Kent State University Veroni Memorial Lectures in Philosophy and the Humanities

David Carr

Charles Howard Candler Professor Emeritus, Emory UniversityDavid Carr

Teleology and the Experience of History

April 26, 2018, 6:00 pm
Michael Schwartz Auditorium
Dessert Reception to Follow

History is the story of human progress. Or so many have thought. The teleological view of history reached the height of its influence in the work of Hegel, Marx, and early positivism, and then, after being attacked and rejected in many quarters, it seems to reappear in Husserl’s late work, in the 1930s, and surfaces once again in the 1990s in the work of Fukuyama. In spite of seemingly being refuted again and again by facts and arguments, this idea seems unwilling to relinquish its hold on us. Why is this so? That’s the question I want to consider in this paper. And in answer I want to suggest that something in the nature of our experience—our historical experience—inclines us toward this view. I begin by outlining the teleological view of history as it appeared in 19th and 20th century thought. The central section of the paper then develops what I mean by historical experience and how it relates to teleology. In the last section I want to suggest, by analogy with Kant, that the idea of historical progress constitutes something like a transcendental illusion we find it hard to overcome.

DAVID CARR received his Ph.D from Yale University in 1966. He has taught at Yale, the University of Ottawa (Canada) and, since 1991, at Emory University (Atlanta), where he was department chair and is now Charles Howard Candler Professor Emeritus. His areas of research are 20th century phenomenology, especially Husserl; theory of historical narrative; and philosophy of history. Publications include Phenomenology and the Problem of History (1974, reissued in 2009); Time, Narrative and History (1986); Interpreting Husserl (1987); and The Paradox of Subjectivity (1999).

Visiting Lecture

Naomi Zack

Professor of Philosophy, University of OregonNaomi Zack

Changes in the Categories of Race, Class, and Gender:
How Life has Outpaced Theory

February 26, 2018, 7:00 pm
KSU Student Center 310A
Dessert Reception to Follow

Recent events have culminated in fundamental changes in the nature of our progressive categories of race, class, gender, disaster, as well as disability, and democratic process. In this talk, I focus on changes in race and class with a concluding look at changes in feminism through the #MeToo movement: race or racism now exceed intersection theory because race is more like a junction that unpredictably takes off on a track of its own; for the electorate, class has become more a matter of culture and racial identity than economic interest; feminism now includes some of the most elite and powerful members of its foundational group, namely women.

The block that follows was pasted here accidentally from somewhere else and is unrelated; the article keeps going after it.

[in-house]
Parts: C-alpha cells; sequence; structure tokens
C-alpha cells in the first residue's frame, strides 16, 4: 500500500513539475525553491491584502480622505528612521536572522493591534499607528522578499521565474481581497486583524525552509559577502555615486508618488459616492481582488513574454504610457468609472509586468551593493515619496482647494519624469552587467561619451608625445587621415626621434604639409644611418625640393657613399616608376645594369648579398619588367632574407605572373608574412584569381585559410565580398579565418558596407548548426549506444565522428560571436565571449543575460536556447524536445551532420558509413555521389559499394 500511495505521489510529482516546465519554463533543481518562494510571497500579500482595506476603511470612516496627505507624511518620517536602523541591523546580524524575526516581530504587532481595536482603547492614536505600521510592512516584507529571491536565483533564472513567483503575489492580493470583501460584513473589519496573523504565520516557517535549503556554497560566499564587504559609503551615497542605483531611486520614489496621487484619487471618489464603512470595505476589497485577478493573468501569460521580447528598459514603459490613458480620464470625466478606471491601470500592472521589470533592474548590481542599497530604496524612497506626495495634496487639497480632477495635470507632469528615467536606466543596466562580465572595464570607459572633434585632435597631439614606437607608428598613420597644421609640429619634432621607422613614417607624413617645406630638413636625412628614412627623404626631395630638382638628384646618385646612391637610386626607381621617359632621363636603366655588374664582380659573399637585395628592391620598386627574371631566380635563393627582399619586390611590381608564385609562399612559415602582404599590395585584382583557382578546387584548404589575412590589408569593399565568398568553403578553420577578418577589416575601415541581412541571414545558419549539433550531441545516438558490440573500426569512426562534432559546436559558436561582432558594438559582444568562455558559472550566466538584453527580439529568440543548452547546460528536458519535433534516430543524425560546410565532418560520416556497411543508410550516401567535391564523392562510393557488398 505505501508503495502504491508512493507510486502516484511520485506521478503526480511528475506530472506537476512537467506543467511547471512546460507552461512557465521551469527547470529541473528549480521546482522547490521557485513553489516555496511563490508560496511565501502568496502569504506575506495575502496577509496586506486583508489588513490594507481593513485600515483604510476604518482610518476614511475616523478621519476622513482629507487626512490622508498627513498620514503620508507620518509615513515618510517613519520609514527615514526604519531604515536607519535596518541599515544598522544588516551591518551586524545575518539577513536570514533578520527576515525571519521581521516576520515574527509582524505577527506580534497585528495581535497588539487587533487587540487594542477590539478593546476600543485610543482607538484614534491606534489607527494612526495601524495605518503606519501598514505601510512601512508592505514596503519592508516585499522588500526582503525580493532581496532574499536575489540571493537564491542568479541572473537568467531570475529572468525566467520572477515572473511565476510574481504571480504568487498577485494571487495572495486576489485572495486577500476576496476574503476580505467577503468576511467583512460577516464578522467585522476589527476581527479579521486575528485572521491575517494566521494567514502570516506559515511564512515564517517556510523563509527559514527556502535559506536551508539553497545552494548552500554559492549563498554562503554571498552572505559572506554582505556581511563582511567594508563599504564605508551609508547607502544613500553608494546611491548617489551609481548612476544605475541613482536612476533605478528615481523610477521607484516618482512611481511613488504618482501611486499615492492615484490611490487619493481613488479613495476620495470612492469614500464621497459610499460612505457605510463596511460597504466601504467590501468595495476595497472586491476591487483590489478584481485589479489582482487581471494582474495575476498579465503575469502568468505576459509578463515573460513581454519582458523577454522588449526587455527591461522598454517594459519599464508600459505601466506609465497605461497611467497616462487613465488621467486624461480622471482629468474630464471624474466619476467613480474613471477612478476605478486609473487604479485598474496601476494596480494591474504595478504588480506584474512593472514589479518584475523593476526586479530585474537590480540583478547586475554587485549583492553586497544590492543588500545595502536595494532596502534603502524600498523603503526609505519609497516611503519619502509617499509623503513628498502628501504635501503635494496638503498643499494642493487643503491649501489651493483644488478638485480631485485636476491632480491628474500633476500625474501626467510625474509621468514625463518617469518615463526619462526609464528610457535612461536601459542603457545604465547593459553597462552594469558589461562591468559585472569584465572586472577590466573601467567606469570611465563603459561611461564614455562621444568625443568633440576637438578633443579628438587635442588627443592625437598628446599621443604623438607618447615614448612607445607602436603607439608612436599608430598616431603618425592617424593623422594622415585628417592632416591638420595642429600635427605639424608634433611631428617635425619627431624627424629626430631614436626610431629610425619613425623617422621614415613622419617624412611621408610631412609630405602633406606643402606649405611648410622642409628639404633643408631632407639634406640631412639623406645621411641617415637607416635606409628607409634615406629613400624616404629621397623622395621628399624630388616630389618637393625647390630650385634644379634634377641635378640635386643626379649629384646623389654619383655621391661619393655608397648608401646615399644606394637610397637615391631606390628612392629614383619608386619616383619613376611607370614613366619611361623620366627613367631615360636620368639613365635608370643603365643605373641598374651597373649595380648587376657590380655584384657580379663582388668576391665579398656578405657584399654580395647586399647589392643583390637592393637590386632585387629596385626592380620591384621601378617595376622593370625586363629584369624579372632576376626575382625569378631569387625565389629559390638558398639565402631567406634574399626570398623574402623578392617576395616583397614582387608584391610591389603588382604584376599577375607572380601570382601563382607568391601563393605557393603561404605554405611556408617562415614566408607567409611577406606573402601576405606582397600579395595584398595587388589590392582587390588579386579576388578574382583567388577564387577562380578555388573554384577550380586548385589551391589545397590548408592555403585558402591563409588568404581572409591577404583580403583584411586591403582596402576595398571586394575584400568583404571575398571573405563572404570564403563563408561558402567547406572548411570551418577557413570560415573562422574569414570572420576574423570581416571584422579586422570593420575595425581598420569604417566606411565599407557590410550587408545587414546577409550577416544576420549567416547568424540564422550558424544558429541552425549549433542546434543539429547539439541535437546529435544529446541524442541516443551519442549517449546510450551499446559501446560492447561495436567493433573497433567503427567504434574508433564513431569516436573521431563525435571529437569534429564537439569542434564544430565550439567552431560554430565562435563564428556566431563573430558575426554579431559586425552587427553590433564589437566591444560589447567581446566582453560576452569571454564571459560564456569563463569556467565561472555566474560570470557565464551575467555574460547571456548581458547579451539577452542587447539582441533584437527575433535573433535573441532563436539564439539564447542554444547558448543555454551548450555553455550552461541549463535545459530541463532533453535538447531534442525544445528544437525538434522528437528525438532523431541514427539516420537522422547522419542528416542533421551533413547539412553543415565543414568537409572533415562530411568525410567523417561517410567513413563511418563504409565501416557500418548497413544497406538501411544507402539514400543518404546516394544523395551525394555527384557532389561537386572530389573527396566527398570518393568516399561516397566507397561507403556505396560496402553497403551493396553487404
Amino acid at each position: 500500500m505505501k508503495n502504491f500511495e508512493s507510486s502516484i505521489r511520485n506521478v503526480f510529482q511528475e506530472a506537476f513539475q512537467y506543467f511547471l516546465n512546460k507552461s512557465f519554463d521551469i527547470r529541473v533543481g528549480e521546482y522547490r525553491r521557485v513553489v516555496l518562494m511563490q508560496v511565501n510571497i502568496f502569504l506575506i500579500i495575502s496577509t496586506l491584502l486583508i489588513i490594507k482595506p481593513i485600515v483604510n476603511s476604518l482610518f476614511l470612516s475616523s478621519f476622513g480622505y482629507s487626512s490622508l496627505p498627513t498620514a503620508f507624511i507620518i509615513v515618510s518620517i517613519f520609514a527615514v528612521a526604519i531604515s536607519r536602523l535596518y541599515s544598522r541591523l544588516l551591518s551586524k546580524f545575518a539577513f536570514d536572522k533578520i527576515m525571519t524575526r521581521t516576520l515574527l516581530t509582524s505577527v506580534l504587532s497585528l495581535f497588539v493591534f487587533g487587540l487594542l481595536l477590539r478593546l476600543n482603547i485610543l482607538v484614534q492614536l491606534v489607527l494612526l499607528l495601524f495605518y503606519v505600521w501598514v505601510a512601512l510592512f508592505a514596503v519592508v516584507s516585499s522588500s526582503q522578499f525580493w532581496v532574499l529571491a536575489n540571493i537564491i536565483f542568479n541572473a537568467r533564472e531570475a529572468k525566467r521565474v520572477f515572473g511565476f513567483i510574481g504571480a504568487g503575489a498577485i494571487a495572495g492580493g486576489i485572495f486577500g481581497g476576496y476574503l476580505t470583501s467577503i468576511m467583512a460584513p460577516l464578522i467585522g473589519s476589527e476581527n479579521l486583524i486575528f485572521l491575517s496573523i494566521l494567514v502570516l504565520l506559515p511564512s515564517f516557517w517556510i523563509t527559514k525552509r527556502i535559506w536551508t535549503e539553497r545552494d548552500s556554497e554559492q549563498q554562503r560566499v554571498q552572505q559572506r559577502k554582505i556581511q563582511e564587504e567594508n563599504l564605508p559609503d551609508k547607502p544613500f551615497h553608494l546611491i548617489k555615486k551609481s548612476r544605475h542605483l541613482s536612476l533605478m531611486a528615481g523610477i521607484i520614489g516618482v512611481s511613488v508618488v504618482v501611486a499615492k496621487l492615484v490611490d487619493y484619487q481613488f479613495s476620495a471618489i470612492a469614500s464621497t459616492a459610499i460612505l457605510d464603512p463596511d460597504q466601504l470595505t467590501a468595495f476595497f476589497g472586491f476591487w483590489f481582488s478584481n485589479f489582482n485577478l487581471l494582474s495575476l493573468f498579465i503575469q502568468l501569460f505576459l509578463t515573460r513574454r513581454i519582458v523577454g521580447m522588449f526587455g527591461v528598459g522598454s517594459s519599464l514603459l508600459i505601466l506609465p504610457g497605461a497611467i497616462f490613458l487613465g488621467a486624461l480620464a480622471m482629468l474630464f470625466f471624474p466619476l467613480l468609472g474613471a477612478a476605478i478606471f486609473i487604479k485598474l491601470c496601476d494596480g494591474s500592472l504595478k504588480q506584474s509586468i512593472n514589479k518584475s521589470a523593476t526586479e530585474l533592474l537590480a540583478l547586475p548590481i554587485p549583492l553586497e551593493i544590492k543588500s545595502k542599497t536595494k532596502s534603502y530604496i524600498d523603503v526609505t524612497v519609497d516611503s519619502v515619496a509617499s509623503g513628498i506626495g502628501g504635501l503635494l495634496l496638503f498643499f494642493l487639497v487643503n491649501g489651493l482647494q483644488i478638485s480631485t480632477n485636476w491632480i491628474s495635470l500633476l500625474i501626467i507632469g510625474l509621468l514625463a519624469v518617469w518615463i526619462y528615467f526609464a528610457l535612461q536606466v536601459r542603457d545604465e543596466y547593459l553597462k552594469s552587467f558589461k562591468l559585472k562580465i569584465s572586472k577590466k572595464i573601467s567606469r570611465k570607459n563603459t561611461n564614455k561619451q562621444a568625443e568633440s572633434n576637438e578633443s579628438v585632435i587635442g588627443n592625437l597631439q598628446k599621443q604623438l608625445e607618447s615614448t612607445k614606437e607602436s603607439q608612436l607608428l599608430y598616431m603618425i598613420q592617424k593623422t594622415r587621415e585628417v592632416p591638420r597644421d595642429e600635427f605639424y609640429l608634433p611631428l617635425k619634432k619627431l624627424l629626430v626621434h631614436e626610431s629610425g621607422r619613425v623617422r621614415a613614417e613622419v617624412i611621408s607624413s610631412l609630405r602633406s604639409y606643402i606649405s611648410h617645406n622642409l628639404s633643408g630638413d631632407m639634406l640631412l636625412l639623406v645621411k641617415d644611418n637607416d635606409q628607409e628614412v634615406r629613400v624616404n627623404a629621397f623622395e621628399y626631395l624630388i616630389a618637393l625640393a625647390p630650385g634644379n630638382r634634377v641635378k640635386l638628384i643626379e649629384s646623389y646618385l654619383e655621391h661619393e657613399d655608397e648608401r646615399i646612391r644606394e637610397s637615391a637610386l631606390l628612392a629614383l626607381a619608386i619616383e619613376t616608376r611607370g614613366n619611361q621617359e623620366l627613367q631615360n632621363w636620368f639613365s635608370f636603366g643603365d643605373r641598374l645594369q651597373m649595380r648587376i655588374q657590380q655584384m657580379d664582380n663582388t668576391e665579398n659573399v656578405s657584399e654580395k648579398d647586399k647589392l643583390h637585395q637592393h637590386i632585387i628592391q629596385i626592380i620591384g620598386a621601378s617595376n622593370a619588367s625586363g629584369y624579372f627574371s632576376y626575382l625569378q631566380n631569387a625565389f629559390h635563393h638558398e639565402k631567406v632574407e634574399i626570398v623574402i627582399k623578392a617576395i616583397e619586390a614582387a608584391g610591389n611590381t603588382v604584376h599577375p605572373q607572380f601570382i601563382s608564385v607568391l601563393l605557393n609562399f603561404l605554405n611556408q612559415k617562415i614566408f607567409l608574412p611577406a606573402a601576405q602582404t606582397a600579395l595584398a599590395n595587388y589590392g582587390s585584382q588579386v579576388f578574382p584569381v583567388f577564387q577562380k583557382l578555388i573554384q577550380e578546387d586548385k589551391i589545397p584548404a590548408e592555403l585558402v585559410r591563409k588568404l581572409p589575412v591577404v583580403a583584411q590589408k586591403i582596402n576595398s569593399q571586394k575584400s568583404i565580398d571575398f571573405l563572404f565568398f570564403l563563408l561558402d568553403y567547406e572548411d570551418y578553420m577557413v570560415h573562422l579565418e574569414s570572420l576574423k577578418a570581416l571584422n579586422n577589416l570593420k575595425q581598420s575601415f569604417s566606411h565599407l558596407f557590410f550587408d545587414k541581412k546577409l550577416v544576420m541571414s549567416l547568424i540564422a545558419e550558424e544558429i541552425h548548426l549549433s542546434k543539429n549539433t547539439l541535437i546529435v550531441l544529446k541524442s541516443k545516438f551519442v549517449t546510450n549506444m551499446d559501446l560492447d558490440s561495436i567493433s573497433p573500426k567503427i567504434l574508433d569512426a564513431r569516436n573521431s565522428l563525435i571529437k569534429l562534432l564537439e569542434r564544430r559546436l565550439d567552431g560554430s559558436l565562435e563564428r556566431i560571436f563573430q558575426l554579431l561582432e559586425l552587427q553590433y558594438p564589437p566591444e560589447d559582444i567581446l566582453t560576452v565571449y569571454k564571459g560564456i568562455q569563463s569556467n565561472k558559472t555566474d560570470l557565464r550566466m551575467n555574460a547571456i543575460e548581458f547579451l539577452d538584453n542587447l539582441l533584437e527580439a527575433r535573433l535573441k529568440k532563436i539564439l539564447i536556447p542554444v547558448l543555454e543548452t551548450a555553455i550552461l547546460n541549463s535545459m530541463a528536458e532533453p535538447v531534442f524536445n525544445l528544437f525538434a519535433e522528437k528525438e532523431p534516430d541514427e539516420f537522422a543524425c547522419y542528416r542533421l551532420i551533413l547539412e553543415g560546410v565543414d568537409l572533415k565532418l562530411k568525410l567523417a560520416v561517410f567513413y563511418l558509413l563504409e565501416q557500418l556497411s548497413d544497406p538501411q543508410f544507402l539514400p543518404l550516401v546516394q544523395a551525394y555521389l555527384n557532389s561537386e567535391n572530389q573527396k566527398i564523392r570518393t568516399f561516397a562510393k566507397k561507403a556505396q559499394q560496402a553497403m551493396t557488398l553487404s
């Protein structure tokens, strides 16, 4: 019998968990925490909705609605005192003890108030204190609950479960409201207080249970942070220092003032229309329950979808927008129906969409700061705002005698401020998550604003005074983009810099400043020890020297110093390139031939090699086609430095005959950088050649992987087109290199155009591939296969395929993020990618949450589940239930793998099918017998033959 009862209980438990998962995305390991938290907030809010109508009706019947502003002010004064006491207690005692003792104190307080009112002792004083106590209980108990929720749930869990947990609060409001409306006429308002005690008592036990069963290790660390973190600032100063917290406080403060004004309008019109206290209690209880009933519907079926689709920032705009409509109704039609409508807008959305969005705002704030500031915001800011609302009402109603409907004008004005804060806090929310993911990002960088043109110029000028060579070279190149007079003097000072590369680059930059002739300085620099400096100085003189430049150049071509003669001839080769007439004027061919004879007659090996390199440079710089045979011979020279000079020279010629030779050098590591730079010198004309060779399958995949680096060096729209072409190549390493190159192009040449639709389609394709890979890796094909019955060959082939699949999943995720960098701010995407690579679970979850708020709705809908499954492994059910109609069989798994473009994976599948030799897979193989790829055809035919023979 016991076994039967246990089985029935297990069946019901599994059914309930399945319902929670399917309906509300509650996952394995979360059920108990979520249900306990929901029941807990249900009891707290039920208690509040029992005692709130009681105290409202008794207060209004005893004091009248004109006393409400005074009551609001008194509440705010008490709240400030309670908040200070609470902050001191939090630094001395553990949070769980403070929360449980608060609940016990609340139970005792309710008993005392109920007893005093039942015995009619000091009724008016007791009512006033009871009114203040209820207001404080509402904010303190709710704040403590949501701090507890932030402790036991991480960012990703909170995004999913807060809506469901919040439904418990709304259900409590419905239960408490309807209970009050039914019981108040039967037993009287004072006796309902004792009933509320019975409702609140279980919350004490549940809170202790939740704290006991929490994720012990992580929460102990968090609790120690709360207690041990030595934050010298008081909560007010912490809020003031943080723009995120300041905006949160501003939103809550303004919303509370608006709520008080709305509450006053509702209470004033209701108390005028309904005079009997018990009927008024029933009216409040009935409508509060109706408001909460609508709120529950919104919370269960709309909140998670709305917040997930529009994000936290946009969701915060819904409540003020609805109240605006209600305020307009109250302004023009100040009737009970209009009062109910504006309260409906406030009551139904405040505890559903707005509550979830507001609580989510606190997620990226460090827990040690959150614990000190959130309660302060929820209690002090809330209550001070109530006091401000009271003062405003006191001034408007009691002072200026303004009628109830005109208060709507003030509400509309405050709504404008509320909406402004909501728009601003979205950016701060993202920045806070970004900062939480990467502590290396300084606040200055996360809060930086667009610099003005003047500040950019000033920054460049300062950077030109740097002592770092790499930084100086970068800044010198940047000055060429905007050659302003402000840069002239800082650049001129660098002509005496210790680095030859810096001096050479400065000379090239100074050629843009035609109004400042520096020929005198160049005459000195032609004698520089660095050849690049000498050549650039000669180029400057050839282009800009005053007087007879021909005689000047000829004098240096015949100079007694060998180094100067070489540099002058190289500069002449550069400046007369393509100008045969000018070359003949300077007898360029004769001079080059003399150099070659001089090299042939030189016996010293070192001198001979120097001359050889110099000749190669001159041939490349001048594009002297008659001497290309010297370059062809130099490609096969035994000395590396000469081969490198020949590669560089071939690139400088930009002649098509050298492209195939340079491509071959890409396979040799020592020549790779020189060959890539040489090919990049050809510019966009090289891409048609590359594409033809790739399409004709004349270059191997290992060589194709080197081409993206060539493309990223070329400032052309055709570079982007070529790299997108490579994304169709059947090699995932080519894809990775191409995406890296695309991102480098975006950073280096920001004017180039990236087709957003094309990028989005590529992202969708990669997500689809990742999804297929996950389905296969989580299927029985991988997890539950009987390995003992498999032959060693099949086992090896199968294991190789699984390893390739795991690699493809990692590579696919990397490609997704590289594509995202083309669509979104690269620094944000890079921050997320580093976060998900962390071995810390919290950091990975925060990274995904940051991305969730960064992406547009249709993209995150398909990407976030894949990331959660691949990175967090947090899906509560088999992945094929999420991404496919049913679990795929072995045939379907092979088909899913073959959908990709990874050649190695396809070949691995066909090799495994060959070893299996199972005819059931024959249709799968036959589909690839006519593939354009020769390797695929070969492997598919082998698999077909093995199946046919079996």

Husserl In A New Generation Conference

September 15-17, 2017

Edmund Husserl (1859-1938), the founder of phenomenology, was one of the most influential philosophers of the 20th century, one whose influence can be seen in almost every area of philosophical research. In recent decades, central aspects of Husserlian phenomenology have played an important role in the evolution of fields as diverse as sociology, education, cognitive science, and architecture. The aim of this conference is to revisit Husserl’s important contributions, highlighting their relevance to the questions that philosophy faces today.

Husserl In A New Generation Conference

Visiting Lecture

Neil Sinhababu

PhD, National University of Singapore

Nietzsche's Humean (All-Too-Humean) Theory of Motivation

October 10, 2016, 7:00 pm
Kent Student Center Ballroom Balcony
Dessert Reception to Follow

Nietzsche and Hume both regard desire as driving all human action and practical reasoning. This shared view gave them an appreciation of the continuity between human and animal motivation, and set them against a long tradition of rationalist rivals including Kant and Plato. Kantians like Christine Korsgaard argue that how we reflectively endorse or reject options presented by desire demonstrates reason's ability to independently drive reasoning and action. In Daybreak 109, Nietzsche provides a simpler Humean explanation: reflective endorsement and rejection involve reflecting on one desire from the viewpoint of another.

Sellars In A New Generation Conference

April 30-May 2, 2015

The work of Wilfrid Sellars has touched nearly every area of philosophy, from traditional debates in metaphysics, epistemology, and ethics, to contemporary issues in philosophy of language and mind. The aim of this conference is to revisit Sellars’ important contributions, highlighting their relevance to the questions that philosophy faces today.

Sellars In A New Generation Conference